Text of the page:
Army Begins Clinical Trials on Vaccine That May Be Effective Against All Coronaviruses

Officer receives the Pfizer-BioNTech COVID-19 vaccine.
Officer receives the Pfizer-BioNTech COVID-19 vaccine at the Conroy Bowl on Schofield Barracks, Hawaii on Jan. 14, 2021. (U.S. Army/1st Lt. Angelo Mejia)

Fifteen months after launching an effort to develop a vaccine against COVID-19, the Walter Reed Army Institute of Research is preparing for a clinical trial, seeking volunteers for a small safety study.

The Army's vaccine candidate uses a new technology involving a Spike Ferritin Nanoparticle, or SpFN, that researchers hope can be adapted to protect against any coronavirus, including those that cause the common cold or deadly diseases such as COVID-19, Severe Acute Respiratory Syndrome, or SARS, and Middle East Respiratory Syndrome, MERS.

The WRAIR vaccine candidate has been tested in mice and monkeys and is now ready for human safety trials, according to officials at the institute, which falls under Army Medical Research and Development Command.

"Even before recent COVID-19 variants were identified, our team was concerned about the emergence of new coronaviruses in human populations, a threat that has been accelerating in recent years," Dr. Kayvon Modjarrad, director of the Emerging Infectious Diseases Branch at WRAIR, said in a released statement. "That's why we need a vaccine like this: one that has potential to protect broadly and proactively against multiple coronavirus species and strains."

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The study is being conducted at WRAIR's Clinical Trials Center and will enroll 72 healthy adult volunteers ages 18 to 55 who will be randomly placed in placebo or experimental groups.

WRAIR began its work on a coronavirus vaccine Jan. 11, 2020 -- the day after Chinese researchers published the coronavirus' genetic sequence, enabling scientists to more fully understand the lethal pathogen.

With that genetic makeup in mind and building on research on the coronavirus that causes Middle East Respiratory Syndrome, or MERS, WRAIR scientists developed SpFN as a protein base that can carry one or more spike proteins engineered to block infection and elicit an immune response, according to Modjarrad.

While commercial manufacturers have produced four distinct vaccines against COVID-19, three of which are currently being distributed under emergency-use authorization in the U.S., WRAIR is playing the long game when it comes to developing a coronavirus vaccine for the future.

"We are in this for the long haul," Modjarrad said in a release. "We have designed and positioned this platform as the next generation vaccine, one that paves the way for a universal vaccine to protect against not only the current virus, but also counter future variants, stopping them in their tracks before they can cause another pandemic."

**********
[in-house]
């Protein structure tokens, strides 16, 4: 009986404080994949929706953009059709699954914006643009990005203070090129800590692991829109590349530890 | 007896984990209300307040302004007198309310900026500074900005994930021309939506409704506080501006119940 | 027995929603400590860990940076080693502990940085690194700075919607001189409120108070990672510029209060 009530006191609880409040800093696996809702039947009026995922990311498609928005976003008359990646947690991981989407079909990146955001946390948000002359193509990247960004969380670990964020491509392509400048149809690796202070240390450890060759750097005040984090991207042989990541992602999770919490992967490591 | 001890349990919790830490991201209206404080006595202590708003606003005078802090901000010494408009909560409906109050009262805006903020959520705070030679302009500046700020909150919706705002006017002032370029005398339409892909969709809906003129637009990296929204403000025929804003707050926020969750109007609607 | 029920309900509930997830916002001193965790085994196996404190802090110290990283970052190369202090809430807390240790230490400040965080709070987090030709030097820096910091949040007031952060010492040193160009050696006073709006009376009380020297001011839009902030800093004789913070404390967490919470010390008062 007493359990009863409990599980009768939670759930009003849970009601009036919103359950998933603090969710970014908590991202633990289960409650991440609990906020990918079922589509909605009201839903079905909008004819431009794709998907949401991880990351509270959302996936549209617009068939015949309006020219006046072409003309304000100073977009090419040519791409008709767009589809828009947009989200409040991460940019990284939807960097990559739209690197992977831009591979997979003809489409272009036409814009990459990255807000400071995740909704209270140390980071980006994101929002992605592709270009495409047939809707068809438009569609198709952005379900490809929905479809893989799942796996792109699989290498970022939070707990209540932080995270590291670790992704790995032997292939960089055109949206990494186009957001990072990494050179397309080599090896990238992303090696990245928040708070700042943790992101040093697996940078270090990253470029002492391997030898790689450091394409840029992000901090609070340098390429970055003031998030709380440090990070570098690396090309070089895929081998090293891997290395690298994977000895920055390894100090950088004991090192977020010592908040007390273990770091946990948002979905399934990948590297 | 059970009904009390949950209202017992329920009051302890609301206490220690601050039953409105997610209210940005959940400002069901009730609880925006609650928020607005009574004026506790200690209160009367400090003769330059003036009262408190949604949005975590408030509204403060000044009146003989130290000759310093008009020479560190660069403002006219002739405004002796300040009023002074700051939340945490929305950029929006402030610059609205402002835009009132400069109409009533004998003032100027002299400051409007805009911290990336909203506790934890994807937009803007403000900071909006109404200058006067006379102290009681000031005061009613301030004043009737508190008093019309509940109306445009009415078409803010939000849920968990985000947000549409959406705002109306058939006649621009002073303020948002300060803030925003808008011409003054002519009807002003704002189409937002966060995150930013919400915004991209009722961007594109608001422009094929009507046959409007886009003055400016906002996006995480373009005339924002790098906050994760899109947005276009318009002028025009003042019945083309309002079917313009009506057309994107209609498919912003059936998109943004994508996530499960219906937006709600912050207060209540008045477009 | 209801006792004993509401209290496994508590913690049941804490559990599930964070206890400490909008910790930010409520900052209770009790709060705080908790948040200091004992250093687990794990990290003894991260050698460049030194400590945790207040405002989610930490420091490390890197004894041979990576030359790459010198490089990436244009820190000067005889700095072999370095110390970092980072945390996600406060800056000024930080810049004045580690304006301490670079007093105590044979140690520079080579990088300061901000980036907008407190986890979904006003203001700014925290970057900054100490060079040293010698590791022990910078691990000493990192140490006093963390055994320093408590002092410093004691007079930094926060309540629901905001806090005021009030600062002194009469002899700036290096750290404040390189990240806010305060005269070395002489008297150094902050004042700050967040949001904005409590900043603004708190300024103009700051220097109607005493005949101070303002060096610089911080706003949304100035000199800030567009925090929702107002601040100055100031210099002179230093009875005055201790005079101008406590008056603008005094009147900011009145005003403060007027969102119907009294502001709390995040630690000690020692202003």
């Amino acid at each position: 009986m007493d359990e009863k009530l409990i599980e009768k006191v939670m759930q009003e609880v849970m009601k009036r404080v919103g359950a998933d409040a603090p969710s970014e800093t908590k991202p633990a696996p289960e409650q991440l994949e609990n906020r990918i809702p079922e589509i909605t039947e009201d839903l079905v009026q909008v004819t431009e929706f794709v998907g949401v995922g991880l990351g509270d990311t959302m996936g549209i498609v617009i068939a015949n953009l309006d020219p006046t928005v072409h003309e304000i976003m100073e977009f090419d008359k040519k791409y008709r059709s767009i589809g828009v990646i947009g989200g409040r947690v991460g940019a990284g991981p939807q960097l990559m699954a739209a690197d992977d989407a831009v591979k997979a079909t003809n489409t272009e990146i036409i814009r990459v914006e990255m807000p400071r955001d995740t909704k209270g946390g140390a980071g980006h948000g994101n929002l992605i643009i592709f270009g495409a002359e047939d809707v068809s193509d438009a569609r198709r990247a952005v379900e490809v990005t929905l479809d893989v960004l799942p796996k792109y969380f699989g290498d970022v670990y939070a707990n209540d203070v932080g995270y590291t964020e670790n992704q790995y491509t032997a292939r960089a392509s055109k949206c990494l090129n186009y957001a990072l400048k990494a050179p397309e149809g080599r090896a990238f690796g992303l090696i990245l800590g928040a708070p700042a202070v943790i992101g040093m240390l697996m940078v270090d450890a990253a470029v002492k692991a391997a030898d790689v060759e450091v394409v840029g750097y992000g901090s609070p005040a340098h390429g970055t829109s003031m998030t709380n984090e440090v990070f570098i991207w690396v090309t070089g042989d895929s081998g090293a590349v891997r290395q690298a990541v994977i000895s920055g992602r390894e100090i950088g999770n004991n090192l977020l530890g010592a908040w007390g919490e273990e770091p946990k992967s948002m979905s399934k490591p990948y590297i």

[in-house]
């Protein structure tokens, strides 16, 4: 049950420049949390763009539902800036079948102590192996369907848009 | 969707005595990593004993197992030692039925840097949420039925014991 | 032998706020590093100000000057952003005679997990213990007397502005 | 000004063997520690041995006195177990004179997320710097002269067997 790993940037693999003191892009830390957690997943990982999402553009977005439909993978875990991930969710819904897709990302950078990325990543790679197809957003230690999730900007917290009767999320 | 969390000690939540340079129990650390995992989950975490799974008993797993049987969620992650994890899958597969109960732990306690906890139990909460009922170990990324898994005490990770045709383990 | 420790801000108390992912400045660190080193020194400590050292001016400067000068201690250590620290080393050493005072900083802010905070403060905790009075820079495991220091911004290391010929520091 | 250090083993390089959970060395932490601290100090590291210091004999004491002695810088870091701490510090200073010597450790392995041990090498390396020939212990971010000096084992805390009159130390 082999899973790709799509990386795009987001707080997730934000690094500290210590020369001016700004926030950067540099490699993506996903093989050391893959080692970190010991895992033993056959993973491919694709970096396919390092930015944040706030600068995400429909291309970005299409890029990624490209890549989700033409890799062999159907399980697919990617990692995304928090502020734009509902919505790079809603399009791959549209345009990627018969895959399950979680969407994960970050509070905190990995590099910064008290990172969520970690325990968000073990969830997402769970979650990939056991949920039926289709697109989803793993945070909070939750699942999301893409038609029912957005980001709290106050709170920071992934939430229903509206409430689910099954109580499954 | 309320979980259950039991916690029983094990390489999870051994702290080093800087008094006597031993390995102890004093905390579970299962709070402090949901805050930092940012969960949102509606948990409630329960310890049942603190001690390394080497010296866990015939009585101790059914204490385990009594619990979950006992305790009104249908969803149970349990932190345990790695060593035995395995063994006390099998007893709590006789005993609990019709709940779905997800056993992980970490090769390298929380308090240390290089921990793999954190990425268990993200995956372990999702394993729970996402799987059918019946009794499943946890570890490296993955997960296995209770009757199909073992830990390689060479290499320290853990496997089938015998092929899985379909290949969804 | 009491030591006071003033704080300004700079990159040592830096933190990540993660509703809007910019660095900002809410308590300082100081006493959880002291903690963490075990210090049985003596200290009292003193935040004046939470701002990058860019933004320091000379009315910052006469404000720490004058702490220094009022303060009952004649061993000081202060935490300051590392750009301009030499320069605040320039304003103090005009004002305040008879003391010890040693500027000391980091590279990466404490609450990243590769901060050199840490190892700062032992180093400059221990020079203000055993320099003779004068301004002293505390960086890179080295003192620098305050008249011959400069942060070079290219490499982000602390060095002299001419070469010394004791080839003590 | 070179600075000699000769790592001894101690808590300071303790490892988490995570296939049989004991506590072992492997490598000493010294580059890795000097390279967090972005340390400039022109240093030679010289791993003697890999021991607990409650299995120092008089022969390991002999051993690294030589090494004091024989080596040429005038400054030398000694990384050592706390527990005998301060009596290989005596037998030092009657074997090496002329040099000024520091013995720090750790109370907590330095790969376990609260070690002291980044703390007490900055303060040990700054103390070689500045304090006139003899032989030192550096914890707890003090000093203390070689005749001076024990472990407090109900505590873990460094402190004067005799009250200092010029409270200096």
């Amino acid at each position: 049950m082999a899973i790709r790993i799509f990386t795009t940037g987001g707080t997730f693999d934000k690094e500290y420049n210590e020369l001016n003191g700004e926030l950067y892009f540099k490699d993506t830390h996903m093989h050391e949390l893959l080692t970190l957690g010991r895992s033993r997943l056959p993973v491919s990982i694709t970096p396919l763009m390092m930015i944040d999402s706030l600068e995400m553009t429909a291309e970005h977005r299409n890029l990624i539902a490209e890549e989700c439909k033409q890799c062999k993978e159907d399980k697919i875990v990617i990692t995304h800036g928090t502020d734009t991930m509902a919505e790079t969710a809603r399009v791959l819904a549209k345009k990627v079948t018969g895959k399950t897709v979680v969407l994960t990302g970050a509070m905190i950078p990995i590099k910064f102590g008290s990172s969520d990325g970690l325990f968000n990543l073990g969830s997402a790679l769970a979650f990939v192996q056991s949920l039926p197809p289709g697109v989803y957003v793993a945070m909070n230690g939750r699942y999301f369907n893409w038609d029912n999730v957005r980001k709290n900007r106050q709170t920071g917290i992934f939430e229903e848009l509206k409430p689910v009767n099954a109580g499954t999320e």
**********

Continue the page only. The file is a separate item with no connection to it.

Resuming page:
The vaccine was developed with support from the Henry M. Jackson Foundation for the Advancement of Military Medicine.

More than 176,000 U.S. service members have tested positive for COVID-19 since the beginning of the pandemic and 24 have died. Another 307 civilian DoD employees, contractors and family members also have died.

Worldwide, 132.1 million people have been infected with the coronavirus, and 2.8 million have died. There have been nearly 30.8 million cases in the U.S. and 556,307 American deaths as of April 4, according to Johns Hopkins University.

Across the Defense Department, 2.1 million doses of the COVID-19 vaccine -- made by Moderna, Pfizer or Johnson & Johnson -- have been administered to U.S. troops, family members, civilian employees and other essential workers, according to the Centers for Disease Control and Prevention.

On Tuesday, President Joe Biden implored Americans to get their vaccines, especially with cases on the rise in some areas and the spread of variants.

"We’re getting more and more data on just how effective these vaccines are," Biden said. "We’re making a lot of good progress … but we’re not even halfway to vaccinating 300 million Americans. We are still in a life and death race against this virus."

-- Patricia Kime can be reached at Follow her on Twitter @patriciakime.

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